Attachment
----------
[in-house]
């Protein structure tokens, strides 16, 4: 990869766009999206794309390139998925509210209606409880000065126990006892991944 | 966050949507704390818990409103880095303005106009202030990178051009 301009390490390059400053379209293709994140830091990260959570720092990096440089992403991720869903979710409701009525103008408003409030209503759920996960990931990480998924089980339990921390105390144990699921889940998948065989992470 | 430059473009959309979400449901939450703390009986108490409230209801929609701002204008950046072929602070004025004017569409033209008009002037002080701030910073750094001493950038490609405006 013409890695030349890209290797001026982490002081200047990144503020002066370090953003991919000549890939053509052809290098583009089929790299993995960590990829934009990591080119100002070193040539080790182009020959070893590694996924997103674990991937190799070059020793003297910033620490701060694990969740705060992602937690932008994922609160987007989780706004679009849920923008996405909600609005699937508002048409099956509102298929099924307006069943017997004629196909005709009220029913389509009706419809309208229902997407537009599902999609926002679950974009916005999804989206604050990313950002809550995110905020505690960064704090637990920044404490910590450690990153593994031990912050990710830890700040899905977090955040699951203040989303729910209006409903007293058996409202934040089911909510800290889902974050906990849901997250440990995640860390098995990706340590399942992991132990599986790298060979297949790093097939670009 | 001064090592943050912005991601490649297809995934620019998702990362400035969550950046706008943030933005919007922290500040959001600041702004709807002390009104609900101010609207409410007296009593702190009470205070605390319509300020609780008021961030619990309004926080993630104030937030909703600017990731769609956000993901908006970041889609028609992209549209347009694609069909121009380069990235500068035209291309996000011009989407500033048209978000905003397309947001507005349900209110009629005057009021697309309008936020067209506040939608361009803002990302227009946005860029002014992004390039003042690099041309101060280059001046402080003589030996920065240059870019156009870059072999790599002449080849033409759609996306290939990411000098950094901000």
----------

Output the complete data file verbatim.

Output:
[in-house]
């Protein structure tokens, strides 16, 4: 990869766009999206794309390139998925509210209606409880000065126990006892991944 | 966050949507704390818990409103880095303005106009202030990178051009 301009390490390059400053379209293709994140830091990260959570720092990096440089992403991720869903979710409701009525103008408003409030209503759920996960990931990480998924089980339990921390105390144990699921889940998948065989992470 | 430059473009959309979400449901939450703390009986108490409230209801929609701002204008950046072929602070004025004017569409033209008009002037002080701030910073750094001493950038490609405006 013409890695030349890209290797001026982490002081200047990144503020002066370090953003991919000549890939053509052809290098583009089929790299993995960590990829934009990591080119100002070193040539080790182009020959070893590694996924997103674990991937190799070059020793003297910033620490701060694990969740705060992602937690932008994922609160987007989780706004679009849920923008996405909600609005699937508002048409099956509102298929099924307006069943017997004629196909005709009220029913389509009706419809309208229902997407537009599902999609926002679950974009916005999804989206604050990313950002809550995110905020505690960064704090637990920044404490910590450690990153593994031990912050990710830890700040899905977090955040699951203040989303729910209006409903007293058996409202934040089911909510800290889902974050906990849901997250440990995640860390098995990706340590399942992991132990599986790298060979297949790093097939670009 | 001064090592943050912005991601490649297809995934620019998702990362400035969550950046706008943030933005919007922290500040959001600041702004709807002390009104609900101010609207409410007296009593702190009470205070605390319509300020609780008021961030619990309004926080993630104030937030909703600017990731769609956000993901908006970041889609028609992209549209347009694609069909121009380069990235500068035209291309996000011009989407500033048209978000905003397309947001507005349900209110009629005057009021697309309008936020067209506040939608361009803002990302227009946005860029002014992004390039003042690099041309101060280059001046402080003589030996920065240059870019156009870059072999790599002449080849033409759609996306290939990411000098950094901000």